Otto the Third was young, brave and determined, and before the treaty with the Eastern Emperors was concluded, he was well informed of the outrageous deeds of the Roman patricians. No sooner had he brought the war on the Saxon frontier to a successful conclusion than he descended again into Italy 'to purge the Roman bilge,' in the chronicler's strong words. On his way, he found time to visit Venice secretly, with only six companions, and we are told how the Doge entertained him in private as Emperor, with sumptuous suppers, and allowed him to wander about Venice all day as a simple unknown traveller, with his companions, 'visiting the churches and the other rare things of the City,' whereby it is clear that in the year 998, when Rome was a half-deserted, half-ruined city, ruled by a handful of brigands living in the tomb of the Cæsars, Venice, under the good Doge Orseolo the Second, was already one of the beautiful cities of the world, as well as mistress of the Adriatic, of all Dalmatia, and of many lovely islands.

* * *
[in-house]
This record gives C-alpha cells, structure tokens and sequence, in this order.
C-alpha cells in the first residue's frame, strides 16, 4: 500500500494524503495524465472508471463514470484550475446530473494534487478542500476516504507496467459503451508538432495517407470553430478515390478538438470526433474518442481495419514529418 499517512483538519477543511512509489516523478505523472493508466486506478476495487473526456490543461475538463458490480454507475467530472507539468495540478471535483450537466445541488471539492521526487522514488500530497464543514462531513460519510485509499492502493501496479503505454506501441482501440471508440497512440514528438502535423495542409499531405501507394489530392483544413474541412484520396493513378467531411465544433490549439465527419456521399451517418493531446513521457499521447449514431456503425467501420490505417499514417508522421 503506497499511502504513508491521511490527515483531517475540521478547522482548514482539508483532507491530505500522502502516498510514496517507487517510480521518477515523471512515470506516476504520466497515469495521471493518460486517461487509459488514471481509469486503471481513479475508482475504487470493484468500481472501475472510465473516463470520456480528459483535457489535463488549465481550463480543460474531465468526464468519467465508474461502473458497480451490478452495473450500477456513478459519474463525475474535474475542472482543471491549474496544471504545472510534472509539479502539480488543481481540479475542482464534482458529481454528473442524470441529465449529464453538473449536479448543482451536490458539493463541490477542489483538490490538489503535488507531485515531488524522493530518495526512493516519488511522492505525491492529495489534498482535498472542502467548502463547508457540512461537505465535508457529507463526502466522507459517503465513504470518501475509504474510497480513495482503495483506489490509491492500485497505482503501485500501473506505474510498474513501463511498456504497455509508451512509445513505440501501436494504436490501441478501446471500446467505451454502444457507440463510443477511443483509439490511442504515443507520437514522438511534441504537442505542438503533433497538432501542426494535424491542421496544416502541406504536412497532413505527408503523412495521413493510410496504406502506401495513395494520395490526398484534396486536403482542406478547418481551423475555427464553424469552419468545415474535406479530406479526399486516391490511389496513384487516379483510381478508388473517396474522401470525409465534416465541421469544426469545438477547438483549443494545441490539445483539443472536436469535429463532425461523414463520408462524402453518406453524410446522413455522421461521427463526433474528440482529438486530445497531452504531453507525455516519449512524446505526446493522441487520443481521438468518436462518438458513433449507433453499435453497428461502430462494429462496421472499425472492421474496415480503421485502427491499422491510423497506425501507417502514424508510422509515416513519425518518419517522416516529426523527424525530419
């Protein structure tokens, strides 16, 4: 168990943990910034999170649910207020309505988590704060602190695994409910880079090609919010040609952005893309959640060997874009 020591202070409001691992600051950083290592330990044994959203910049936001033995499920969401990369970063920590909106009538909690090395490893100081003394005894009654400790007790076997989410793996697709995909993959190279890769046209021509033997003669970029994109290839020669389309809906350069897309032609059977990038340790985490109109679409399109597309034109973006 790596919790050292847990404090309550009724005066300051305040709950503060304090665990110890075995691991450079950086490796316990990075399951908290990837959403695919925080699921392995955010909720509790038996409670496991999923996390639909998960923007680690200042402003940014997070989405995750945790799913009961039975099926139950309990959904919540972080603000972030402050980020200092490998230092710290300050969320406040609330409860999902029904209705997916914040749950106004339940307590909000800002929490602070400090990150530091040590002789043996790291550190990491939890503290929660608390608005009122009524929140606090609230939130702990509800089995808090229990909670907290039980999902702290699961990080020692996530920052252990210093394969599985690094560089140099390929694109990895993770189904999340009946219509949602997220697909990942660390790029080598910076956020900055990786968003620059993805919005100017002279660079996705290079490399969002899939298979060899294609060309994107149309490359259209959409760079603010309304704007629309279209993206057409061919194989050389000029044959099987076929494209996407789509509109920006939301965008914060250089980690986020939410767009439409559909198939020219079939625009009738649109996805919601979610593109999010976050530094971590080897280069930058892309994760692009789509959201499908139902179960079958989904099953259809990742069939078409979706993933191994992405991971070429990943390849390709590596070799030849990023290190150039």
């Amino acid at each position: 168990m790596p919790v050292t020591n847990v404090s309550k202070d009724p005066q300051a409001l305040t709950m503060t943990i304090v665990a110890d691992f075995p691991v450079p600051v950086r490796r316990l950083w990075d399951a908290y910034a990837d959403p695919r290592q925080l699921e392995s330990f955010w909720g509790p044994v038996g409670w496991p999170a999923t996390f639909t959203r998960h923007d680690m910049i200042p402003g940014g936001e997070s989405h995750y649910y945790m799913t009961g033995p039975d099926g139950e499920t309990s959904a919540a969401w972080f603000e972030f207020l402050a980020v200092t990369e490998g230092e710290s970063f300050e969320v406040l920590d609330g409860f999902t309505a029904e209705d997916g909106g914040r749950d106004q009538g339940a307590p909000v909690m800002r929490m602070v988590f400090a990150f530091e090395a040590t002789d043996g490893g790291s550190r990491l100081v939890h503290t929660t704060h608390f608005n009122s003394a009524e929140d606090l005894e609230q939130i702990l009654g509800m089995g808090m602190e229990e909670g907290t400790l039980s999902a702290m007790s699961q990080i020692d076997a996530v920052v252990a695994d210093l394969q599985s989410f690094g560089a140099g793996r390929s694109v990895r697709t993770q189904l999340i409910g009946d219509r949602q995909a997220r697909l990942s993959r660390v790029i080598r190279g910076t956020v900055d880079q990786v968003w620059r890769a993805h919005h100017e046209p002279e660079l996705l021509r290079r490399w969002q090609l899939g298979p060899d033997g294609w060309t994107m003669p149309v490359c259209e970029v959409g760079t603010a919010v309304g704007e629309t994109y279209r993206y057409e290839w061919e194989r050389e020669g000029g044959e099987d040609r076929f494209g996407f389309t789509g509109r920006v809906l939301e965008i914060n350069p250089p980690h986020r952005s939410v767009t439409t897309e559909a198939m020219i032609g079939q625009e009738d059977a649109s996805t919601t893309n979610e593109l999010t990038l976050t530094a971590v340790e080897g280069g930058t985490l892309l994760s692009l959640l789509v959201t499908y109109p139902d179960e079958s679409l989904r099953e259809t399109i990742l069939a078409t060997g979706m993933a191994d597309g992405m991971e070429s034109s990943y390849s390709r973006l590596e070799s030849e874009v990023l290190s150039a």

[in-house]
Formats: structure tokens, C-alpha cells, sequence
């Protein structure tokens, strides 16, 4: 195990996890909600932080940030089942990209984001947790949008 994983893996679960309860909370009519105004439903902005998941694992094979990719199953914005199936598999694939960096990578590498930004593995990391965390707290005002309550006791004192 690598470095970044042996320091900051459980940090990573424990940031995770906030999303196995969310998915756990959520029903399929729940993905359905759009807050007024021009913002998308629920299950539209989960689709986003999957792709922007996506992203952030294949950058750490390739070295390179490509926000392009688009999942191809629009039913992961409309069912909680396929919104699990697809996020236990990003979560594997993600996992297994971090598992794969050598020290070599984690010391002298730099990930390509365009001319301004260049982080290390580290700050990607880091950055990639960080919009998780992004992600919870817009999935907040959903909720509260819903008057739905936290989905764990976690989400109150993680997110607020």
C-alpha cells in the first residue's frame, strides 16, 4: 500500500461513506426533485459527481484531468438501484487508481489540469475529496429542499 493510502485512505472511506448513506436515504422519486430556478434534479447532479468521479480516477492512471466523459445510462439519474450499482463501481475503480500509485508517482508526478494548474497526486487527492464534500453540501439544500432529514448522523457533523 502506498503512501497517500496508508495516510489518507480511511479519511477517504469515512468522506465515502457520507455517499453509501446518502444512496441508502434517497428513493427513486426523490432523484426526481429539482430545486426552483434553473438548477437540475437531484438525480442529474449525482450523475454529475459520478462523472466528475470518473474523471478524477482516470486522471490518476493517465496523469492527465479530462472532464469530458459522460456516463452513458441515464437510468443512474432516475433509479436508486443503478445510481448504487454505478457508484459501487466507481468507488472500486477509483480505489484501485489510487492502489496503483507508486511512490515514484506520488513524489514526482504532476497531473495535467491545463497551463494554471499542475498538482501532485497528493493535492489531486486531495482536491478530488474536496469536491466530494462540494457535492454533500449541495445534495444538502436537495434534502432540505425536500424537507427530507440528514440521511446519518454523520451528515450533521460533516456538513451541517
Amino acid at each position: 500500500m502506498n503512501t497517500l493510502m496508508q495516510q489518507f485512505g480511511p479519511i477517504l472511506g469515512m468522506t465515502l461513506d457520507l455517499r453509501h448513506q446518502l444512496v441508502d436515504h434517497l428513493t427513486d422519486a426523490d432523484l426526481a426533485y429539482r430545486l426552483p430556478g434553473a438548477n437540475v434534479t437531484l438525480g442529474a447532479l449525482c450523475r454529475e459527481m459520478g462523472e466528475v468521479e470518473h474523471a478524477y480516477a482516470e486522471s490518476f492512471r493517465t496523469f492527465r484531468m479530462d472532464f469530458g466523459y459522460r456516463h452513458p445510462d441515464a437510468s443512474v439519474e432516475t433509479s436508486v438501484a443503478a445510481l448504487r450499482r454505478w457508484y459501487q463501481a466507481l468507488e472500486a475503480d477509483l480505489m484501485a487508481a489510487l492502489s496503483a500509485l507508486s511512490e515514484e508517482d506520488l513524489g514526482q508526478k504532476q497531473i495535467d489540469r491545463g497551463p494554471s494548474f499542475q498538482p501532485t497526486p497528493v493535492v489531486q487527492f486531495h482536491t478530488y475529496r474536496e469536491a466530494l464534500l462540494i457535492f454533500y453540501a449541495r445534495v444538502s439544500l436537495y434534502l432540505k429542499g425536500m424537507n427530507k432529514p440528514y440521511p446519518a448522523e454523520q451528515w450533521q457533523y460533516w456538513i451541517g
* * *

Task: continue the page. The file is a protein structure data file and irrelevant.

Otto took with him Pope Gregory, and with a very splendid army of Germans and Italians marched down to Rome. Neither Crescenzio nor his followers had believed that the young Emperor was in earnest; but when it was clear that he meant to do justice, Antipope John was afraid, and fled secretly by night, in disguise. Crescenzio, of sterner stuff, heaped up a vast provision of food in Sant' Angelo, and resolved to abide a siege. The stronghold was impregnable, so far as any one could know, for it had never been stormed in war or riot, and on its possession had depended the long impunity of Theodora's race. The Emperor might lay siege to it, encamp before it, and hem it in for months; in the end he must be called away by the more urgent wars of the Empire in the north, and Crescenzio, secure in his stronghold, would hold the power still. But when the Roman people knew that Otto was at hand and that the antipope had fled, their courage rose against the nobles, and they went out after John, and scoured the country till they caught him in his disguise, for his face was known to many. Because the Emperor was known to be kind of heart, and because it was remembered also that this John of Calabria, who went by many names, had by strange chance baptized both Otto and Pope Gregory, the Duke of Franconia's son, therefore the Romans feared lest justice should be too gentle; and having got the antipope into their hands, they dealt with him savagely, put out his eyes, cut out his tongue and sliced off his nose, and drove him to prison through the city, seated face backwards on an ass. And when the Emperor and the Pope came, they left him in his dungeon.